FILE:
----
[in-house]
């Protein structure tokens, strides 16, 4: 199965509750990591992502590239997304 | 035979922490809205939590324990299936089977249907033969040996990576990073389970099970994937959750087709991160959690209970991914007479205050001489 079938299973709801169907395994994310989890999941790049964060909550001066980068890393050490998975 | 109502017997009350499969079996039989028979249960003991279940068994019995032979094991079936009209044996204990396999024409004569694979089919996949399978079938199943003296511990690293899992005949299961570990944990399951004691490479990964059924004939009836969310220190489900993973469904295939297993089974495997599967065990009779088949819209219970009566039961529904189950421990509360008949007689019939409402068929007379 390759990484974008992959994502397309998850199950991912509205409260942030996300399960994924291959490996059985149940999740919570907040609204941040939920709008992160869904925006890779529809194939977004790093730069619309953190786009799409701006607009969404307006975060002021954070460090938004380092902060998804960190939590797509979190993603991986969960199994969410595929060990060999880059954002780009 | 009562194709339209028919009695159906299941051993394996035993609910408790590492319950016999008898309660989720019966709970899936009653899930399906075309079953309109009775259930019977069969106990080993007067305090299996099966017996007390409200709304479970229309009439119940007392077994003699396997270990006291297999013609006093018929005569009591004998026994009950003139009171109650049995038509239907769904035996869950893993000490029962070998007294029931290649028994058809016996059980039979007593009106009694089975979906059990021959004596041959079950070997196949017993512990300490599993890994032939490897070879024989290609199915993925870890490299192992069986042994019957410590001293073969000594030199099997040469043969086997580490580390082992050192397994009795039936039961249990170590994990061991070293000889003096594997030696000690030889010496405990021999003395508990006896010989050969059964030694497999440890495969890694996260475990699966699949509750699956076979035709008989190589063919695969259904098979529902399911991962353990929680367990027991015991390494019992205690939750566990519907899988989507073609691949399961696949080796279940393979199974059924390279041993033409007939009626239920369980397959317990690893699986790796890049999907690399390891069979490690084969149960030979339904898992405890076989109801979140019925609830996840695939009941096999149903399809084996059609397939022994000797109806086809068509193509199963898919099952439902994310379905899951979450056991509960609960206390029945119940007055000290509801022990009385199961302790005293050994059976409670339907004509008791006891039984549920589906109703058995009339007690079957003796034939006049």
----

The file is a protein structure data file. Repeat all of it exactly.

[in-house]
């Protein structure tokens, strides 16, 4: 199965509750990591992502590239997304 | 035979922490809205939590324990299936089977249907033969040996990576990073389970099970994937959750087709991160959690209970991914007479205050001489 079938299973709801169907395994994310989890999941790049964060909550001066980068890393050490998975 | 109502017997009350499969079996039989028979249960003991279940068994019995032979094991079936009209044996204990396999024409004569694979089919996949399978079938199943003296511990690293899992005949299961570990944990399951004691490479990964059924004939009836969310220190489900993973469904295939297993089974495997599967065990009779088949819209219970009566039961529904189950421990509360008949007689019939409402068929007379 390759990484974008992959994502397309998850199950991912509205409260942030996300399960994924291959490996059985149940999740919570907040609204941040939920709008992160869904925006890779529809194939977004790093730069619309953190786009799409701006607009969404307006975060002021954070460090938004380092902060998804960190939590797509979190993603991986969960199994969410595929060990060999880059954002780009 | 009562194709339209028919009695159906299941051993394996035993609910408790590492319950016999008898309660989720019966709970899936009653899930399906075309079953309109009775259930019977069969106990080993007067305090299996099966017996007390409200709304479970229309009439119940007392077994003699396997270990006291297999013609006093018929005569009591004998026994009950003139009171109650049995038509239907769904035996869950893993000490029962070998007294029931290649028994058809016996059980039979007593009106009694089975979906059990021959004596041959079950070997196949017993512990300490599993890994032939490897070879024989290609199915993925870890490299192992069986042994019957410590001293073969000594030199099997040469043969086997580490580390082992050192397994009795039936039961249990170590994990061991070293000889003096594997030696000690030889010496405990021999003395508990006896010989050969059964030694497999440890495969890694996260475990699966699949509750699956076979035709008989190589063919695969259904098979529902399911991962353990929680367990027991015991390494019992205690939750566990519907899988989507073609691949399961696949080796279940393979199974059924390279041993033409007939009626239920369980397959317990690893699986790796890049999907690399390891069979490690084969149960030979339904898992405890076989109801979140019925609830996840695939009941096999149903399809084996059609397939022994000797109806086809068509193509199963898919099952439902994310379905899951979450056991509960609960206390029945119940007055000290509801022990009385199961302790005293050994059976409670339907004509008791006891039984549920589906109703058995009339007690079957003796034939006049």